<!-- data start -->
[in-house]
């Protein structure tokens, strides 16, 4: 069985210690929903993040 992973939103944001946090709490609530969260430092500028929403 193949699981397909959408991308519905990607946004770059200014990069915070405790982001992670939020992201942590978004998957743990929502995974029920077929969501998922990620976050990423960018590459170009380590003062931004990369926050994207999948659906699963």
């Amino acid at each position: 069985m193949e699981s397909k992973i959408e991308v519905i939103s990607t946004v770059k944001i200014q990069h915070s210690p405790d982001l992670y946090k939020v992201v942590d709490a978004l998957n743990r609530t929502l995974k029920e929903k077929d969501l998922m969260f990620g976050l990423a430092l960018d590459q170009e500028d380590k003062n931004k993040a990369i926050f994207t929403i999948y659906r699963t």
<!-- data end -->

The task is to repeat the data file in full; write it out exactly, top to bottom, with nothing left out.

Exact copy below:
[in-house]
């Protein structure tokens, strides 16, 4: 069985210690929903993040 992973939103944001946090709490609530969260430092500028929403 193949699981397909959408991308519905990607946004770059200014990069915070405790982001992670939020992201942590978004998957743990929502995974029920077929969501998922990620976050990423960018590459170009380590003062931004990369926050994207999948659906699963």
């Amino acid at each position: 069985m193949e699981s397909k992973i959408e991308v519905i939103s990607t946004v770059k944001i200014q990069h915070s210690p405790d982001l992670y946090k939020v992201v942590d709490a978004l998957n743990r609530t929502l995974k029920e929903k077929d969501l998922m969260f990620g976050l990423a430092l960018d590459q170009e500028d380590k003062n931004k993040a990369i926050f994207t929403i999948y659906r699963t």